Surgery Today - Surgery classifications
Surgery is classified according to whether it is vital to life, necessary for continued health, or desirable for medical or personal reasons. Although there are many ways in which surgical procedures are classified, the following breakdown is one that is widely accepted among surgeons.
Unpredictable events that result in the need for medical immediate attention are classified as emergency surgeries. An automobile accident, a fire, a violent crime, or even a sudden change in a chronic medical problem, like a perforated ulcer or a strangulated hernia, can create situations in which the life of the patient depends upon the time it takes to get the victim into the hands of a trained surgeon. Emergency surgery cases typically involve the treatment of gunshot and stab wounds, fractures of the skull and other major bones, severe eye injuries, or life-threatening situations, such as obstruction of the windpipe caused by choking on a piece of food.
Emergency surgery may be one of the most common routes for patients entering the operating room. Accident patients present tremendous challenges to surgeons, because emergency room patients frequently have multiple injuries involving several organ systems. Such victims are often unconscious or otherwise unable to communicate coherently about their injuries, and there may be little or no time to obtain medical histories or information about their blood types, allergies to medicines, etc.
When possible, vital information about the patient and the circumstances surrounding the injury or sudden need for surgery is obtained by medical personnel who question anybody who might provide one or more clues. Efforts to maintain life are begun even while blood samples are taken for laboratory analysis and X-ray photographs made of the chest, abdomen, and other body areas that may be involved. When life is in immediate peril, resuscitation, induction of anesthesia, and surgery might proceed simultaneously as soon as a diagnosis is made.
Next in priority for the surgeon are cases in which an operation is vital but can be postponed for a few days. A person injured in an automobile accident but conscious and suffering a minor bone fracture may be classed as an urgent rather than emergency surgery case, and the delay would give surgeons and other medical personnel time to study X-rays carefully, evaluate blood tests and other diagnostic data, and otherwise plan corrective therapy while under less pressure. Kidney stones, an acute, inflamed gall bladder, or cancer of a vital organ are examples of urgent surgery.
Elective surgery is usually subdivided into three categories: required, selective, and optional.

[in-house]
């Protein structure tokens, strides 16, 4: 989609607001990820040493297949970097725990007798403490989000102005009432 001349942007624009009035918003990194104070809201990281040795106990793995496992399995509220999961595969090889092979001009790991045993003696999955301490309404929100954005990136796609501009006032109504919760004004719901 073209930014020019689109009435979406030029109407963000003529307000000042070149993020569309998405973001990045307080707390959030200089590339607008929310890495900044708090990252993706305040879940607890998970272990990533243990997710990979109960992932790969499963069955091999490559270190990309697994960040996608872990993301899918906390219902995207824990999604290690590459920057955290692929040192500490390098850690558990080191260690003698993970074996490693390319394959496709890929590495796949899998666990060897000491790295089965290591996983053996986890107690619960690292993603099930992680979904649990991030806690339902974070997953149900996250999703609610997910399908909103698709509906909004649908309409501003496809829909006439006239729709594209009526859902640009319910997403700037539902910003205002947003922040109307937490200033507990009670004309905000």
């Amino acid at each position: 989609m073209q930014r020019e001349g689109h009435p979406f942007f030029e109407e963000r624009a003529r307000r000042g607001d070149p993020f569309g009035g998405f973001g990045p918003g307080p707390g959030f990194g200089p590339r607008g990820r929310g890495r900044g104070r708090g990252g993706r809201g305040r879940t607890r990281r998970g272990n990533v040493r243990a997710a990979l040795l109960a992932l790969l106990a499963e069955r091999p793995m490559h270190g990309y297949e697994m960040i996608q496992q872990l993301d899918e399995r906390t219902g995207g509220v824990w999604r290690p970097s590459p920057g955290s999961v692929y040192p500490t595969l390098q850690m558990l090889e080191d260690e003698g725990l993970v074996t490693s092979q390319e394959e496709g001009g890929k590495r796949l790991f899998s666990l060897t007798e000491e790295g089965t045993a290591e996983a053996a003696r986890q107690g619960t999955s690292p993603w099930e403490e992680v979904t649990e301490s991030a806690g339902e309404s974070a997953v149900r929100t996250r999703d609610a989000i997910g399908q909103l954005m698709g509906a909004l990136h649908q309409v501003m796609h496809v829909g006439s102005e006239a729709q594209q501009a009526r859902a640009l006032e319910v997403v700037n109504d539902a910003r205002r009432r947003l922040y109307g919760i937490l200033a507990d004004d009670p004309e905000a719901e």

Physical ailments that are serious enough to need corrective surgery but that can be scheduled a matter of weeks or months in advance generally are designated as required surgery cases. Conditions such as a chronically inflamed gall bladder, cataracts, bone deformities, or diseased tonsils and adenoids would be examples of conditions that require surgery.
Selective surgery covers a broad range of conditions that are of no real threat to the immediate physical health of the patient but nevertheless should be corrected by surgery in order to improve his comfort and emotional health. Certain congenital defects such as cleft lip and cleft palate would be included in this classification, as well as removal of certain cysts and nonmalignant fatty or fibrous tumors.
Of the lowest priority are operations that are primarily of cosmetic benefit, such as removal of warts and other nonmalignant growths on the skin, blemishes of the skin, and certain cases of varicose veins. Optional surgery also includes various kinds of plastic surgery undertaken for cosmetic effect. Among popular types of plastic surgery are operations to reduce or enlarge the shape of female breasts, reshape the nose, correct protruding ears, remove bags under the eyes, decrease facial wrinkles.
Types of Surgery
Surgery is further divided according to the following groups of major operations.
Surgeries with the suffix - ectomy involve the partial or complete removal of an organ, the most common being the appendectomy.
Operations to restore, reconstruct or refigure body parts are denoted by the suffix - plasty ; thus cosmetic surgery to reshape the nose is called rhinoplasty.
Surgeries with the suffix - otomy involve the perforation or incision of organs or tissue, as in radial keratotomy, laser surgery performed on the eye.